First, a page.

Consumers are shifting to digital technologies at an accelerated pace. Yet organizations investing in digital transformation have had mixed results. A recent McKinsey survey indicates many projects have been stalled in pilot phases. So how do brands, from health care to travel and real estate, win the battle for improved consumer digital experience? For many organizations without the resources (or with highly fragmented teams) the answer will be to deploy purpose-built platforms that don’t require specialized (IT) skills and can be deployed quickly, enabling deep digital personalization at scale.
2020: The Year of Digital Acceleration
Some may call 2020 the year of living dangerously but “the year of digital acceleration” is a better fit when it comes to customer engagement. It’s not just the rising remote work/play Wall Street stocks; a very deep and rapid transformation is underway. See this recent survey report from McKinsey:
… results confirm the rapid shift toward interacting with customers through digital channels. They also show that rates of adoption are years ahead of where they were when previous surveys were conducted… Respondents are three times likelier now than before the crisis to say that at least 80 percent of their customer interactions are digital in nature.
The shift to remote work has accelerated the shift to the digital life. And it has only just begun. Tens of millions of households are now planning to leave the cities where they live for new locations, even while keeping their employers and jobs. That’s right: more online meetings, more online buying, more online playing. This acceleration is very likely to continue.
Anywhere from 14 to 23 million Americans are planning to move as a result of remote work. Combined with those who are moving regardless of remote work, near-term migration rates may be three to four times what they normally are. - Upwork, October 2020 Survey
Then there is the problem for many most organizations: digital transformation can be costly, complex and confusing. It can drag teams into retrofitting legacy systems instead of deploying new customer-centric digital platforms.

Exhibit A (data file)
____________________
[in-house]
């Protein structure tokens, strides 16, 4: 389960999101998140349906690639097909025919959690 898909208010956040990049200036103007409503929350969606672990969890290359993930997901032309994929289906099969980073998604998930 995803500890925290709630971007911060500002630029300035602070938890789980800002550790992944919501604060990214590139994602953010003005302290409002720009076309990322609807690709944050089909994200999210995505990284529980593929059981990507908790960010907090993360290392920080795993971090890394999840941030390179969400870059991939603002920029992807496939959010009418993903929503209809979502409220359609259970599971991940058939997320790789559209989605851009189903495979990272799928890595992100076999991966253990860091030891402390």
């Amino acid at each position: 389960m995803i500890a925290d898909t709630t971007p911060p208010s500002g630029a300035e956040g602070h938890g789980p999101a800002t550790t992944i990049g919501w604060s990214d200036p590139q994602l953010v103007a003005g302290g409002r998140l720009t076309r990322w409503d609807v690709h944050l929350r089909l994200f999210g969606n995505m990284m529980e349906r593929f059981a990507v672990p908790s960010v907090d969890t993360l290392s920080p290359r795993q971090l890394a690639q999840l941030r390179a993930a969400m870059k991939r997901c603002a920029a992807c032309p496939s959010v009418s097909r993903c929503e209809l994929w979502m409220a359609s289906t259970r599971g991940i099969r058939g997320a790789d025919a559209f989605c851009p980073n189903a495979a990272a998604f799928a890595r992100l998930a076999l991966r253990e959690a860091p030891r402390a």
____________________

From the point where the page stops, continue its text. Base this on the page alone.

The Problem: 70% Report Digital Transformation Stalls or Slows Down
Contrast this profound consumer preference shift to another recent McKinsey report on stalled digital transformation projects:
At organizations pursuing digital transformations, more than seven in ten survey respondents say the progress of these efforts has slowed or stalled at some point.
McKinsey lists numerous reasons for digital project difficulties including:
1) Lack of alignment and clear understanding among leaders about how to execute against a digital transformation strategy;
2) Lack of CEO engagement and sponsorship;
3) Concern from leaders that their digital transformation project is a waste of time;
4) A focus on backend benefits, with Product Development, Marketing and Sales seeing the least benefit from the initiative;
5) A fear of the overall complexity of the initiative and uncertainty of its success;
6) Understanding of how employees and customers are evolving, especially in a time of COVID-19;
A Strategic Decision: IT versus Customer-First
These issues were cited this spring, during the digital ignition. The findings point clearly at the limitations and costs of updating legacy IT - trying to retrofit costly new capabilities into existing systems deployed and managed by IT.
But customer needs are driving digital acceleration. Shouldn’t, therefore, sales and marketing leadership be driving the transformation? Legacy retrofits are an option but new digital platforms should be considered as a viable option despite accumulated technical debt.
The best way to accelerate is to focus on customer needs and expectations first without wasting time and money on costly legacy retrofits. Compare what you can buy versus build. Determine what gets you in the game as consumer habits shift, so you can monetize while your competitors cobble tech-heavy legacy platforms.
Technical debt is likely part of the problem, as survey respondents suggested IT ownership or leadership as responsible for some stalls, not to mention concerns over cost and waste and who benefits. Cultural debt? Sometimes transformation cannot happen within large, complex organizations. There are too many interests, internal and external, in perpetuating out of date, lucrative practices that undermine long term growth (see The Innovator’s Dilemma and the Diffusion of Innovations Theory, for example).
Decide: Retrofit versus Purpose-Built
Retrofit and dependency on IT may be part of the problem when it comes to digital acceleration. Too many outdated pre-digital systems and too much reliance upon specialized IT skills.
Given the urgency and the opportunity for digital leadership, you can expect to see more organizations embracing purpose-built off the shelf digital platforms. These platforms could be much easier to integrate and manage and support greater levels of personalization at scale. No technology skills should be required for organizations to gain a competitive digital advantage as digital life accelerates.